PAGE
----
Last updated on April 2018

Cognitive Behavioural Therapy for Insomnia in Chronic Spinal Pain


Brief description of study

Chronic spinal pain (CSP) includes chronic low back and neck pain. CSP is a highly prevalent and severely debilitating disorder characterized by tremendous personal and socioeconomic impact, long-term sick leave, low quality of life and very high socioeconomical costs. The current strategies for treating CSP are not yet optimal in reducing pain and related disability, urging the need for improvement. A possible problem is that the current approaches are often to limited and only address pain.

Current treatments for CSP do not address associated complaints like sleeping problems which are however important issues. If present, sleeping problems may contribute to CSP severity and related disability. If left untreated, they represent a barrier for effective CSP management. Up to now, however, sleeping problems are hardly addressed and if so, it is mostly limited to sleeping medication. This is a problem since the efficacy and safety of drug treatment has not been established.

Therefore, within the current innovative project we propose examining the added value of cognitive behavioral therapy for insomnia (CBT-I) to the current best physical therapy treatment for CSP. CBT-I includes changing negative thoughts about sleep, sleep hygiene, altering sleeping patterns, and teaching relaxation skills.

The objectives of the study are to examine if CBT-I combined with the modern physical therapy approach (education about pain followed by exercise therapy) is more effective than the modern physical therapy approach alone for reducing pain, improving sleep and functionality in CSP patients with sleeping problems.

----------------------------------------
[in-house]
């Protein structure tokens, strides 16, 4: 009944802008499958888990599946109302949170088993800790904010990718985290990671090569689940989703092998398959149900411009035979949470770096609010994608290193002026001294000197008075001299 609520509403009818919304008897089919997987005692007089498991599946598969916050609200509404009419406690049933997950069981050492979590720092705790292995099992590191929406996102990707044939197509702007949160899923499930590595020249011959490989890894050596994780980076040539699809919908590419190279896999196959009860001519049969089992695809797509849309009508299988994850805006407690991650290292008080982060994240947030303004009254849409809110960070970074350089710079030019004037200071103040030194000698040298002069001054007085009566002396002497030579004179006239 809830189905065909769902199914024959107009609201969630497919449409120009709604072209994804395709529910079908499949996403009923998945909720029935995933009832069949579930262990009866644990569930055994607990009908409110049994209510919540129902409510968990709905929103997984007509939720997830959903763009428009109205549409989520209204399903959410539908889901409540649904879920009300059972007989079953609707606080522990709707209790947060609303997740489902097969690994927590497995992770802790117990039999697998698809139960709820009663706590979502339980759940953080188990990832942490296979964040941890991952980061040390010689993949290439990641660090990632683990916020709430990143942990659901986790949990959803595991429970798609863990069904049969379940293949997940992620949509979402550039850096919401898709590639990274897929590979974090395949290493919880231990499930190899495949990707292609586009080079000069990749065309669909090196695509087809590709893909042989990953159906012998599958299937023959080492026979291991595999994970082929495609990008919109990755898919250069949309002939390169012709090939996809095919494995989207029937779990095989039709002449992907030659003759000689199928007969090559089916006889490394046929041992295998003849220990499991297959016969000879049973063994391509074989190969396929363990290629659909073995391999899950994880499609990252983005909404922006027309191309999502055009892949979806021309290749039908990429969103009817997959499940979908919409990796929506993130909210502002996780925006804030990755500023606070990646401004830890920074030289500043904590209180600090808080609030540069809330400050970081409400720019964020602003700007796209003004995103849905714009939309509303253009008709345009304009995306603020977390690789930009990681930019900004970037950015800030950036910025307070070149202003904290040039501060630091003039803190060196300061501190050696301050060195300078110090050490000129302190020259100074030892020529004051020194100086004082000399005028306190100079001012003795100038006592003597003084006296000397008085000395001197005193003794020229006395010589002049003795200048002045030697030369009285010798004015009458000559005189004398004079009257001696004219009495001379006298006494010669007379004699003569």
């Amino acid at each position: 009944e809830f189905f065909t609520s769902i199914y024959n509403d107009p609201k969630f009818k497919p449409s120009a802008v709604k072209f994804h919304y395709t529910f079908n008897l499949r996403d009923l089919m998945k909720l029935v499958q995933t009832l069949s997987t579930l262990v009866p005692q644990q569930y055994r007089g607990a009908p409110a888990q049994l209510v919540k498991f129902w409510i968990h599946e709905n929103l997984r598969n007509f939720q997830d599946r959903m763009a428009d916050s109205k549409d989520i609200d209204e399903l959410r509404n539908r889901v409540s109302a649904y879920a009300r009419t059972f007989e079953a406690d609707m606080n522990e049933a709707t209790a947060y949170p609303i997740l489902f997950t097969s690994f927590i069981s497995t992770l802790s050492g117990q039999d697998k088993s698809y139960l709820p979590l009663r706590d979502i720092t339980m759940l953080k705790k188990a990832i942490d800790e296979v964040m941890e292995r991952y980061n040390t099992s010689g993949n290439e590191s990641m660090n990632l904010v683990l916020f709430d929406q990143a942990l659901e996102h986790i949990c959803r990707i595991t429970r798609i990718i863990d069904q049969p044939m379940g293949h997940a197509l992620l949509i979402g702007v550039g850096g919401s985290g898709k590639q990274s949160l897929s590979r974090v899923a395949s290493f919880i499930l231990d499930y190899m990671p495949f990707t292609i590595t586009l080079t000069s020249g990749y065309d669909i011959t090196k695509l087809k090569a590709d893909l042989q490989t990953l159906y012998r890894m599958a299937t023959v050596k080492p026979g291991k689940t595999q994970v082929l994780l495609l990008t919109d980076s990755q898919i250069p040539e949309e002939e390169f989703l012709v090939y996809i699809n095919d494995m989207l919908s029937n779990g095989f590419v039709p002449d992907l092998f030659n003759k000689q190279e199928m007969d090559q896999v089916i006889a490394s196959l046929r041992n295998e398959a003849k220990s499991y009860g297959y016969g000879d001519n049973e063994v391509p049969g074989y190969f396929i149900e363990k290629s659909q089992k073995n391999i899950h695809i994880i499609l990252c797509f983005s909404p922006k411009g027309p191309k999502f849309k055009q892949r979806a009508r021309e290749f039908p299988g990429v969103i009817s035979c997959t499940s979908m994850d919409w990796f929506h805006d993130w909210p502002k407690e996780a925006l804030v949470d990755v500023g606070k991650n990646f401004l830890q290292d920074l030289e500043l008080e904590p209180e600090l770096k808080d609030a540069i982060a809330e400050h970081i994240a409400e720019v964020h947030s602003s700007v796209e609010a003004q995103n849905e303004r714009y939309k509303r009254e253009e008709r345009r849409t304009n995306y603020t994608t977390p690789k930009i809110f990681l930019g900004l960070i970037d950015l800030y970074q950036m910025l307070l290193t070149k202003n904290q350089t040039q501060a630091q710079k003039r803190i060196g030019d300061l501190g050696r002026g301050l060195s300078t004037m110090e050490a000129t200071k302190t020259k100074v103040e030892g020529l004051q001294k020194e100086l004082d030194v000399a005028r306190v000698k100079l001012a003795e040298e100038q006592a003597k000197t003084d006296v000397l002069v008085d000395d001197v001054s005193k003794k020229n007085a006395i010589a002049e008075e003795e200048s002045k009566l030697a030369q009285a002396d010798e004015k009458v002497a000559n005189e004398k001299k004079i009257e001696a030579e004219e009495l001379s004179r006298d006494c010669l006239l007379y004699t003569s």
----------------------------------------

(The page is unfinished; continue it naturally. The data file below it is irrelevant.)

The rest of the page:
Therefore 120 CSP patients with sleeping problems will be randomly divided over the 2 treatment programs (60 per group) and will be assessed before and after their 14-week therapy program consisting of 18 therapy sessions. Comparisons will be made for pain severity, sleep quality and functionality.

Detailed Study Description

Modern pain neuroscience has advanced our understanding of chronic spinal pain (CSP). Despite the scientific progresses with regard to the treatment of chronic spinal pain (CSP), current treatments for CSP do not address pain comorbidities like insomnia, an important yet seldom addressed issue. Treatment of CSP mostly still relies on monotherapies or on biomedical models, as shown by expensive but ineffective treatments like lumbar fusion surgery, ignoring important comorbidities such as insomnia.

Within the current innovative project we propose examining the added value of cognitive behavioral therapy for insomnia (CBT-I) to the current best evidence treatment for CSP. The innovative nature of this approach to CSP goes well beyond the combination of 2 available and effective treatments: combining cognitive behavioral therapy for insomnia with the recently established modern neuroscience approach (pain neuroscience education followed by cognition-targeted exercise therapy) strengthens the content of both individual approaches and applies the current understanding regarding insomnia and pain neuroscience to clinical practice. This innovative combination will result in a synergistic effect of both treatments.

The primary scientific objective of the study is to examine if CBT-I combined with a modern neuroscience approach (pain neuroscience education followed by cognition-targeted exercise therapy) is more effective than the modern neuroscience approach alone for reducing pain in CSP patients with insomnia. Secondary objectives of the study are to examine if CBT-I combined with the modern neuroscience approach is more effective than the modern neuroscience approach alone for improving pain related outcomes, sleep related outcomes and physical activity/functionality in CSP patients with insomnia.

To comply with these scientific objectives, the 120 CSP patients with comorbid insomnia will be subjected to the baseline assessment of all outcome measures.

Follow-up assessments will be performed immediately after 14 weeks of therapy (all tests), and 3 months (questionnaires), 6 months (questionnaires) and 12 months (all tests, depending on a go/no go decision) after finishing the therapeutic intervention.

To investigate these objectives, a muli-center triple-blind randomized, controlled trial with 1 year follow up will be performed.

Appropriate statistical analyses will be performed to evaluate and compare treatment effects. Statistical, as well as clinical significant differences will be defined and the effect size will be determined.

Clinical Study Identifier: NCT03482856

Find a site near you

Start Over